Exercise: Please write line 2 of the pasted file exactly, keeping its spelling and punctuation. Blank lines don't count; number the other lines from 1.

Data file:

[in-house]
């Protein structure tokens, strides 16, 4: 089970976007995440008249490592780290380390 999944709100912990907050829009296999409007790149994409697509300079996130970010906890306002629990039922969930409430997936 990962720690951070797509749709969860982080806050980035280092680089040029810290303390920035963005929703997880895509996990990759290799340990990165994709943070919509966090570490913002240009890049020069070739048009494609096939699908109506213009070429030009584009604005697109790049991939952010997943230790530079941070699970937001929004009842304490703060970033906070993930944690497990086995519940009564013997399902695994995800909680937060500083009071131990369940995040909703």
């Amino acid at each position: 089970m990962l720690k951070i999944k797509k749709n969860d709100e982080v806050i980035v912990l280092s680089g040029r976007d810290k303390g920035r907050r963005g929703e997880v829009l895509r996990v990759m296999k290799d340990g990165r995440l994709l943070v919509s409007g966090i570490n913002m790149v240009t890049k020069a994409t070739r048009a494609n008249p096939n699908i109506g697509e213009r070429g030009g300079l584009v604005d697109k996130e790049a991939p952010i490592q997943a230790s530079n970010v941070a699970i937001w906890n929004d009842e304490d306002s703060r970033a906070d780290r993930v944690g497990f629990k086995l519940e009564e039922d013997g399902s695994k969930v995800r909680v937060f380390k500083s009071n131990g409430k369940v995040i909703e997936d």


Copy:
């Protein structure tokens, strides 16, 4: 089970976007995440008249490592780290380390 999944709100912990907050829009296999409007790149994409697509300079996130970010906890306002629990039922969930409430997936 990962720690951070797509749709969860982080806050980035280092680089040029810290303390920035963005929703997880895509996990990759290799340990990165994709943070919509966090570490913002240009890049020069070739048009494609096939699908109506213009070429030009584009604005697109790049991939952010997943230790530079941070699970937001929004009842304490703060970033906070993930944690497990086995519940009564013997399902695994995800909680937060500083009071131990369940995040909703």